The demise of 'real' Chardonnay

Just a few decades ago, Chardonnay was a wine that had a complex and rich taste with notes of oak, butter and caramel. Now, the Chardonnay has been recreated to please the American taste: it has become light, with notes of citrus, peach and apple.
Chardonnay is a cross between two ancient grape varieties, the Pinot noir and the Gouais blanc. The Pinot noir, a red wine variety, is a very ancient variety that was already grown in Burgundy (France) in 100 AD. It may be only one or two generations removed from the wild vines (Vitis sylvestris). The Gouais blanc is said to have been introduced in France by Roman Emperor Marcus Aurelius Probus (276–282) and the variety is thought to originate in Central Europe, with Hungary, Austria and even southern Germany as the most likely candidates. The name Gouais remains something of a mystery, but it is most probably named after a place name: Gouaix, Gouais-les-Saint-Bris, Gouex or Goix. All four are situated in central northern France.

The buttery taste in Chardonnay is the result of so-called malolactic fermentation. Malic acid is the acid you taste in a green apples. Chardonnay contains a lot of malic acid. During its fermentation, the wine is inoculated with a bacteria that converts that malic acid into lactic acid. The compound created from this process is called diacetyl, a yellow or green liquid with an intensely buttery flavour. So, if you do not inoculate your Chardonnay with that specific bacterium, you end up with a light wine.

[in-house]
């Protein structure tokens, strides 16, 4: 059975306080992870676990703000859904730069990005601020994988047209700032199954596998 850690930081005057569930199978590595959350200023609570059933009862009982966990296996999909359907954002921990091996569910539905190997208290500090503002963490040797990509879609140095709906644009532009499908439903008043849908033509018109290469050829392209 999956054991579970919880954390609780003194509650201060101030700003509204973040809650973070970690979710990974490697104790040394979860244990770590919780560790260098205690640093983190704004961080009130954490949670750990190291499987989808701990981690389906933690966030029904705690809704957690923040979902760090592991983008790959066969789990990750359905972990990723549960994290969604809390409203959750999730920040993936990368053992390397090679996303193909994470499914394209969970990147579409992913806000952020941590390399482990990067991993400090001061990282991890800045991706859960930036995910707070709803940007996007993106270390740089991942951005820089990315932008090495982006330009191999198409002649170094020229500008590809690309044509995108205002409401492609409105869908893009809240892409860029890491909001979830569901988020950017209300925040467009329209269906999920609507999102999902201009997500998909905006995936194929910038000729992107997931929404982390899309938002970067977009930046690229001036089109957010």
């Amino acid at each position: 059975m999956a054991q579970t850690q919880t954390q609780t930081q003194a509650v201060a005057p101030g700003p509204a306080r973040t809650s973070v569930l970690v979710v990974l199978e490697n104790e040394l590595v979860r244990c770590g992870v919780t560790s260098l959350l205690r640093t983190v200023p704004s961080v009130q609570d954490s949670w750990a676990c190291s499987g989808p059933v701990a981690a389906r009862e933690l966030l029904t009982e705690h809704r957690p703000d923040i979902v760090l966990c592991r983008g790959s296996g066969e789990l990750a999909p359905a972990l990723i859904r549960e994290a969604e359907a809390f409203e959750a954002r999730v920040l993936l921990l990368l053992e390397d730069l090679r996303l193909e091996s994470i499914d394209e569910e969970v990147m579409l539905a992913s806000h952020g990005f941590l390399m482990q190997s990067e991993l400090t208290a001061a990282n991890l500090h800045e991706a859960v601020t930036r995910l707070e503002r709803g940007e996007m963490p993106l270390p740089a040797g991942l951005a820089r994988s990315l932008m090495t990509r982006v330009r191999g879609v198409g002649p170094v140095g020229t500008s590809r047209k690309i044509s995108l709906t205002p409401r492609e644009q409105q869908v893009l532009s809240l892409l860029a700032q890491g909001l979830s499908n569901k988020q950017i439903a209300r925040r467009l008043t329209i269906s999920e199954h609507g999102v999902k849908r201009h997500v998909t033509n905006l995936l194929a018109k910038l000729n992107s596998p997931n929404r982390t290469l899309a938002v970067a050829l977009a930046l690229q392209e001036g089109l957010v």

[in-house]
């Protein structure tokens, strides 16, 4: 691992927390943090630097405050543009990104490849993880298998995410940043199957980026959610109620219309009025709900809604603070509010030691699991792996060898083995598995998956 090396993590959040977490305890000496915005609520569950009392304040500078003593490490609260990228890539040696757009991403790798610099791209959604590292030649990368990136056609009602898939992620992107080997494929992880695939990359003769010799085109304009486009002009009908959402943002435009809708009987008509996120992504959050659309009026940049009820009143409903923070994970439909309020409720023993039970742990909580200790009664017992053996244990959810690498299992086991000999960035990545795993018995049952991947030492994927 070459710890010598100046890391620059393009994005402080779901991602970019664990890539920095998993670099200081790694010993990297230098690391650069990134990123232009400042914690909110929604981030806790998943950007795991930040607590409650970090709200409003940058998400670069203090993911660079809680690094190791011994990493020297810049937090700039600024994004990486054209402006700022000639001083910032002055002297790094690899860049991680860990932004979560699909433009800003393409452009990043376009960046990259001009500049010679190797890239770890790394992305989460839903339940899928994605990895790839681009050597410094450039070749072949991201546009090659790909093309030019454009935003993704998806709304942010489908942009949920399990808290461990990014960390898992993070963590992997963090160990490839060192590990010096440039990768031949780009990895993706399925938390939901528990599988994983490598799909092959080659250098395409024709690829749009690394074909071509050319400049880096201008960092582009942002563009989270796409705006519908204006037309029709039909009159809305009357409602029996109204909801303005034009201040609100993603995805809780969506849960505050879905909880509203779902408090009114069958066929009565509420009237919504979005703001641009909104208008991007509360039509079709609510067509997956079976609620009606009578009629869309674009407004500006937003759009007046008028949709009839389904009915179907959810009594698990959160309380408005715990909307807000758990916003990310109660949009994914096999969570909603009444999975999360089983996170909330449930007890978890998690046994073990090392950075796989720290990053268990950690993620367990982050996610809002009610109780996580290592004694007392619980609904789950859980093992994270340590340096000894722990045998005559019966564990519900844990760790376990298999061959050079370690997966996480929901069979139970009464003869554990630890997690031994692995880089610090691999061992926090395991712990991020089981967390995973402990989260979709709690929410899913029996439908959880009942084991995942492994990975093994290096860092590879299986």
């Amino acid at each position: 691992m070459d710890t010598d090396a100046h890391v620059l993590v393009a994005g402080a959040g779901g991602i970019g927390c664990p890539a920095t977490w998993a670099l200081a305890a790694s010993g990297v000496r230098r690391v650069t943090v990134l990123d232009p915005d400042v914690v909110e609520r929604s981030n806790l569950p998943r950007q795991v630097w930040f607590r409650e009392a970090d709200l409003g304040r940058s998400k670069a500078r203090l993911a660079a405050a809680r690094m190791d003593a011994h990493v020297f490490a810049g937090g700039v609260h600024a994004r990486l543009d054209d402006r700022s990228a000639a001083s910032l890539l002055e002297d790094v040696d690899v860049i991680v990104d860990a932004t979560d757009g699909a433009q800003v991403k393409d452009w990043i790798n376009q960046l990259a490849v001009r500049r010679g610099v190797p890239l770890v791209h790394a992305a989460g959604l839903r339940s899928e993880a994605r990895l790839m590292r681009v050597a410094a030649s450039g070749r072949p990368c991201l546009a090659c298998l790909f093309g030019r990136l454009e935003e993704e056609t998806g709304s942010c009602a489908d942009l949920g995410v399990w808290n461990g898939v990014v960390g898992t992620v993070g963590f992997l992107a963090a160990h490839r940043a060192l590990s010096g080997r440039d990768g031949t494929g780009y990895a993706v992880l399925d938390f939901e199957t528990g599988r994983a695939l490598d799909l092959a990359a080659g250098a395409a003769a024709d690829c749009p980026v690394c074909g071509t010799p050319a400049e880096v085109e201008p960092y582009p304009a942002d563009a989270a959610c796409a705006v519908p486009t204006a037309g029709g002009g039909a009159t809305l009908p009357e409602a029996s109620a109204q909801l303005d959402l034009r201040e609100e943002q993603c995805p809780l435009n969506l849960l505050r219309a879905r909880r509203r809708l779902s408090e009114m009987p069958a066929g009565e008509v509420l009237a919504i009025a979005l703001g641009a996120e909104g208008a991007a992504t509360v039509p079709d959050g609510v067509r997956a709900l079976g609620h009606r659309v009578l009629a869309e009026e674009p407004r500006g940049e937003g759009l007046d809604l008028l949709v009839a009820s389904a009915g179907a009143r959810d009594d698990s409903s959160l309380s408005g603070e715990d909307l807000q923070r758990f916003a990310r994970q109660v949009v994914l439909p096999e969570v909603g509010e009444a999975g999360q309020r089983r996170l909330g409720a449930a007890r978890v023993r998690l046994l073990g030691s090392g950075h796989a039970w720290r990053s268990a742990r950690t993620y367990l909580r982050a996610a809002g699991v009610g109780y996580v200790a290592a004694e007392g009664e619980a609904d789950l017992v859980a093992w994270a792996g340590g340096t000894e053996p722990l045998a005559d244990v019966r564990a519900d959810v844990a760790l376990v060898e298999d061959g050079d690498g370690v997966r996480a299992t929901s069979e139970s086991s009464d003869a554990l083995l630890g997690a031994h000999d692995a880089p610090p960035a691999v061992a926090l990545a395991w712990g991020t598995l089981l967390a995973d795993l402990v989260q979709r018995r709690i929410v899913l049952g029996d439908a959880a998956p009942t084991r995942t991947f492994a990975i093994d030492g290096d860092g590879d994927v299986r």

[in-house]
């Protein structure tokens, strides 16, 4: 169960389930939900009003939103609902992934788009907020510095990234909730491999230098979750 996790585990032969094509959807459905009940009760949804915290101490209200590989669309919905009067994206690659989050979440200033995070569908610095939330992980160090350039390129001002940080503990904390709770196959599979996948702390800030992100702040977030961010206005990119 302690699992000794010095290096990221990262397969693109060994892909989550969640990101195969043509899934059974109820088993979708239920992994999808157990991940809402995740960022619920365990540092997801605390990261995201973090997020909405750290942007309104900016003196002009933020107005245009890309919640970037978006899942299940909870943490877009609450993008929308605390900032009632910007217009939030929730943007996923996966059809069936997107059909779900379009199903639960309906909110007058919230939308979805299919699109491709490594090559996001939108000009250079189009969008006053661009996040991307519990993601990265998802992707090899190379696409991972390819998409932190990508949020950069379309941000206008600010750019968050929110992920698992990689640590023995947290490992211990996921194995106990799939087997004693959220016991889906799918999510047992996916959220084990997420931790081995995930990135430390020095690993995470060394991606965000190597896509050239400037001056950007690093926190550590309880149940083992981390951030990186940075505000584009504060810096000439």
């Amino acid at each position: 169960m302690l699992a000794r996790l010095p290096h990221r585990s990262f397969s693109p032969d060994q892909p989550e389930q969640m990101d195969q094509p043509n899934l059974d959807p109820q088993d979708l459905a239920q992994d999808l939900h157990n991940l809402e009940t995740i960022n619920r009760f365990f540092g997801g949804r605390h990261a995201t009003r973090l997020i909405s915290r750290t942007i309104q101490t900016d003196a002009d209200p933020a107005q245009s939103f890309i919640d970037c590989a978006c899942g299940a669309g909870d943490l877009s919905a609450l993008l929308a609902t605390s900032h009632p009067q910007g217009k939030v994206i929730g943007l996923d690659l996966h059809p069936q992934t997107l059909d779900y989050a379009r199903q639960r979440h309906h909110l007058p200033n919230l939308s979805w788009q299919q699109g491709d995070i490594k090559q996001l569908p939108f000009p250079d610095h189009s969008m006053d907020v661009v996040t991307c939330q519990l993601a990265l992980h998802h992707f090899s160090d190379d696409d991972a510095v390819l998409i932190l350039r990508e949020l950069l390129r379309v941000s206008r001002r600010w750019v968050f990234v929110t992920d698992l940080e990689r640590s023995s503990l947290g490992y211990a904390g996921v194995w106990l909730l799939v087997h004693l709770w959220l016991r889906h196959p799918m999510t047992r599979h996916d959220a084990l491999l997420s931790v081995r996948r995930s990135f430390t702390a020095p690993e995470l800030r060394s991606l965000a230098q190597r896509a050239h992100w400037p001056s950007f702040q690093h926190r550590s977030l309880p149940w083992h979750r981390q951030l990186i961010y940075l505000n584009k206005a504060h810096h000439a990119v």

The Chardonnay grape takes on the minerals of the soil, which means that if you transplant the vine to, say, another continent, it will taste somewhat differently. Furthermore, the grape can be easily 'trained' to express other tastes. And this is what happened in recent years.

We, Europeans like our wines having robust traditional tastes. The Americans are like children and like their wines to be light and fruity. As they are the largest market of wines, the producers of Chardonney followed suit. As mentioned above, the Chardonnay as we knew it hardly exists anymore. It has been replaced by a ghost of itself. Light and not nearly as tasty.

Italy's oldest wine (residue) found on Sicily

While winemaking probably originated in what is now Georgia during the early Neolithic period (ca. 6,000–5,000 BC)[1], its use spread to the Mediterranean. Traditionally, retrieval of seeds has led to the belief that wine growing and wine production developed in Italy in the Middle Bronze Age (1300-1100 B.C.).

From Georgia to Italy is not such a great distance that wine would need around 4,000 years to reach Italy. New research has dramatically pushed the commencement of winemaking in Italy further back in time. A large storage jar from the Italian Copper Age (early 4th millennium BC) just tested positive for wine[2].
Archeaologists conducted chemical analysis of residue on unglazed pottery found at the Copper Age sites of Monte Kronio and Sant'Ippolito in Agrigento, located off the southwest coast of Sicily. The team determined the residue contains tartaric acid and its sodium salt, which occur naturally in grapes and in the winemaking process. Tests of the residue also showed the presence of malvidin, a pigment that gives wine its red colour.

It’s very rare to determine the composition of such residue, because it requires the ancient pottery to be excavated intact. The study’s authors are now trying to determine whether the wine was red or white.

But Sicily was once a Greek colony. It might well be that ancient Greece is the 'missing link' between winemaking in Georgia and Italy.

[1] McGovern et al: Early Neolithic wine of Georgia in the South Caucasus in PNAS - 2017